As the world opens up again, restaurant-goers are more excited than ever to enjoy a well-crafted meal outside the walls of their own homes. And eating out is about more than just food— the smells, sounds, and sights of a restaurant elevate a meal to an experience. 

Interesting culinary experiences rich in foreign culture may not be expected in small mountain cities, however, JAI is currently designing a Spanish-influenced Tapas and Charcuterie Restaurant in the Blue Ridge Mountains, led by lead designer Christina Kirkpatrick.

Hometown Inspiration

From the beginning, the goal of the design was to capture a feeling true to Spain yet not unfamiliar to the mountainous location. The design palette was inspired by the authentic beauty of the region’s sunsets overlooking the Blue Ridge Mountains and by the eclectic, vibrant and artistic ambiance of the location. The color palette was then paired with design elements that represented a blend of natural finishes and intricate details reminiscent of traditional Spanish ceramic patterns and forms.

When designing a restaurant, thinking about the culture or the region the cuisine is derived from often influences the color palette, material selections, and furniture style. Lighting is often inspired by the food as well. For example, the lighting selections made for this restaurant are much more intimate than lighting selections for a pizza restaurant. 

This theme carries throughout the entirety of the space. From the natural wood finish of the perimeter to the large entryway arch, and even the white subway tile that highlights the drama of the meat carving bar, every design element is inspired by the cuisine. 

The Dining Area: An Inviting Space to Share a Meal

Upon entry you are greeted with a large arch, mosaic tile inset into natural wood floors in a warm toned walnut finish and lighted signage that reads, “Live, Love, Eat” in Spanish on a series of light wooden planters.

The ceiling is a combination of exposed ceiling, dimensional acoustical ceiling tile, smooth painted gypsum, a wooden canopy, and stacked dimensional wood on a dropped soffit that emphasizes the bar and center banquette area.

The Bar and Meat Carving Station: Proudly Showcasing Ingredients

The bar includes an overhead storage feature constructed from square steel bar stock in a matte black finish and light wood shelves. The overhead feature also houses lighting to illuminate the bar countertop below and liquor and glass storage above— creating a showcase of the bottles that decorate the shelves.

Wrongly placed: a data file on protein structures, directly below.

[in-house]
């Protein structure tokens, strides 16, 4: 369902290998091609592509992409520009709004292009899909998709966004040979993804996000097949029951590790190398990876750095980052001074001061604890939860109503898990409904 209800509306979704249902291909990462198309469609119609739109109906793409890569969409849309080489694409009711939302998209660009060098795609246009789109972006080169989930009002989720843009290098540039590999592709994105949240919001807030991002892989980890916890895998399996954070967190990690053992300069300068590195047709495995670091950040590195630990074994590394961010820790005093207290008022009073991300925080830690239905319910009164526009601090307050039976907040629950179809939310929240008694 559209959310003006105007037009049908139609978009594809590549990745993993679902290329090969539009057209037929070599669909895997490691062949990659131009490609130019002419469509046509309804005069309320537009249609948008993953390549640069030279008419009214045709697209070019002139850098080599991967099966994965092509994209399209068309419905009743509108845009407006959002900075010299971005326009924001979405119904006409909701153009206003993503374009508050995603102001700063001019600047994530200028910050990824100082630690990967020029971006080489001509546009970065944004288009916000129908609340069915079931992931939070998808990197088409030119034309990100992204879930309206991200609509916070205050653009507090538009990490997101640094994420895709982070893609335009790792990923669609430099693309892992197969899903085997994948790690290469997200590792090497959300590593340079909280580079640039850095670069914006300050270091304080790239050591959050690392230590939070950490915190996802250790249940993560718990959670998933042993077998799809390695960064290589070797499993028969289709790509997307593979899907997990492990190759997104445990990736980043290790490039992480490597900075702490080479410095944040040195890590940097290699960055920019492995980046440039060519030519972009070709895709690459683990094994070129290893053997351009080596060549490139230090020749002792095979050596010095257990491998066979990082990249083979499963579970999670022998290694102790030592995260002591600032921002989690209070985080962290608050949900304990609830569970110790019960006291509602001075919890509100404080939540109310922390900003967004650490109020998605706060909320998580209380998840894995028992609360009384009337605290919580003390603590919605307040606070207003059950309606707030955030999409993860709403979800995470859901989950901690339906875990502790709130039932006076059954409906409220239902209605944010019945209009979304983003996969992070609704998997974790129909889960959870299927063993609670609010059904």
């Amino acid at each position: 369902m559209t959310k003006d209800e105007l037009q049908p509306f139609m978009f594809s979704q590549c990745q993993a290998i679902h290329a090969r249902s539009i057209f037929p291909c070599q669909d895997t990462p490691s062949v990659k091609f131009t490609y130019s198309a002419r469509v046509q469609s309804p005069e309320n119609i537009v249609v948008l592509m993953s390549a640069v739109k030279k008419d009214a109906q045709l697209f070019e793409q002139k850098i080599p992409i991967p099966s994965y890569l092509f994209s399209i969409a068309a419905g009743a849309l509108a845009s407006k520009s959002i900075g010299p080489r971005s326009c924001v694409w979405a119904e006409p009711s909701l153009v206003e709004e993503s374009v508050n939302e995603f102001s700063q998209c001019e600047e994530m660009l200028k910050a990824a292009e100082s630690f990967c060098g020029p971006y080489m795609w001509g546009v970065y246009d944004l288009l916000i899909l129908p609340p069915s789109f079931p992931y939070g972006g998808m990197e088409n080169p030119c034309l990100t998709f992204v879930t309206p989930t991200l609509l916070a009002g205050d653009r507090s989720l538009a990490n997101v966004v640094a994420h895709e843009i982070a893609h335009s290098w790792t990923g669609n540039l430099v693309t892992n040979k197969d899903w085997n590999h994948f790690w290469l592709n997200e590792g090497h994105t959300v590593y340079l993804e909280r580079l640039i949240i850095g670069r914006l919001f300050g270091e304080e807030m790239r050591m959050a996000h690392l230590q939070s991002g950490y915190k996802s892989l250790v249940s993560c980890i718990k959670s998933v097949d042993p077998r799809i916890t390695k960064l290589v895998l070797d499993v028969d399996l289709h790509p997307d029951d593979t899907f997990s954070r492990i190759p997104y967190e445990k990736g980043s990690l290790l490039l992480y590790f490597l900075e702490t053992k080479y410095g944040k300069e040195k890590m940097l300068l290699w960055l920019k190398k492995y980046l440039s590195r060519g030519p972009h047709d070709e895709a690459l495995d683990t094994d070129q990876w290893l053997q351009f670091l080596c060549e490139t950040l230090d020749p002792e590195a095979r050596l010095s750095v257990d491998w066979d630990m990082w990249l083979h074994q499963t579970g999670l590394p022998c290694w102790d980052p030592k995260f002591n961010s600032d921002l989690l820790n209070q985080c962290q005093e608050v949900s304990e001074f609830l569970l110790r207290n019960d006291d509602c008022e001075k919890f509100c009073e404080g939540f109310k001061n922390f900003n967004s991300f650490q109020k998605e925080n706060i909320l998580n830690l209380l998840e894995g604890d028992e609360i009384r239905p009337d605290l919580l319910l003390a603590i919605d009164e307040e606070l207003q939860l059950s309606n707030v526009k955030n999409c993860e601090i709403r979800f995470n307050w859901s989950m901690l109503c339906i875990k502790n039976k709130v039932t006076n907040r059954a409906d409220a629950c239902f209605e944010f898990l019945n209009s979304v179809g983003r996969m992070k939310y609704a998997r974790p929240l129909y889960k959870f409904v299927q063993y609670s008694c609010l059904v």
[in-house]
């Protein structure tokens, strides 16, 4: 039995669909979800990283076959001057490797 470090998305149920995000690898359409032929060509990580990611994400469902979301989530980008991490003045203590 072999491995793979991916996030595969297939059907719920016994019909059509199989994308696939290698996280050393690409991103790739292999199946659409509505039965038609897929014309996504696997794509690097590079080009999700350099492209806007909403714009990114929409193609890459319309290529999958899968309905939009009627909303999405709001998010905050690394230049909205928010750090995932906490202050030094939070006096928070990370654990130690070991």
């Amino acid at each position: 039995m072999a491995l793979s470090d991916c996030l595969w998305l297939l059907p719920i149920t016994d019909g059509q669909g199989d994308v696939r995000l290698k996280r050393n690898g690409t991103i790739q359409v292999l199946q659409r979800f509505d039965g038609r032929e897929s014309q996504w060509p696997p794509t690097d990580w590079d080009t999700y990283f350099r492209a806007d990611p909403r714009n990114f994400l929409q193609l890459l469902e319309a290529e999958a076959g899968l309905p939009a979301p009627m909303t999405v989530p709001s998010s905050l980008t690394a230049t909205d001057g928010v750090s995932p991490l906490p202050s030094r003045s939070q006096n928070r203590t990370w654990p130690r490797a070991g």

Lastly, there is a meat carving bar that highlights hanging cured meats. The design here is simple and sophisticated so as to not take away from the drama of the hanging meat. The meat hangs from a matte black rack made from steel bar stock. The surrounding wall is a simple glazed white ceramic subway tile. 

Standalone vs. Hotel Restaurants— What’s the Difference?

JAI has designed many restaurant and bar spaces in the past, but many of these have been in a hospitality setting, such as a hotel. So what happens when you take the restaurant out of the hotel? How do the design needs change? 

Factors such as the type of cuisine, time food will be served (breakfast, lunch, or dinner), capacity requirements, and overall desired experience are still the main influences of the design direction and design elements. 

The one big difference between standalone restaurant design and hospitality design is that hotel restaurants may need to support hotel room service, private dining, meetings, pool areas, and bar functions. These factors must be taken into consideration during the planning phase to ensure proper adjacencies and seating requirements are met to support operations.

Lastly, it is important to make sure the restaurant relates to the rest of the property. A hotel restaurant often needs to be an extension of the hotel and not look like it belongs somewhere else. So when designing for a standalone restaurant, there are more avenues to explore from a design perspective, because there are fewer restrictions. 

Design that Makes a Difference

If you are designing a restaurant,  hotel, or your hotel is ready for renovation, it is important to work with an interior design firm that understands how exceptional design affects your guests’ experience and your bottom line. It’s possible to receive a quality, thoughtful design that stays within your brand standards and also keeps your budget in line. 

The JAI team is located in multiple states, giving us even more flexibility when building and renovating hotels around the United States. Contact JAI today for an initial design consultation, and let’s work together to make your project a huge success. Learn more about how JAI is committed to Design that Makes a Difference.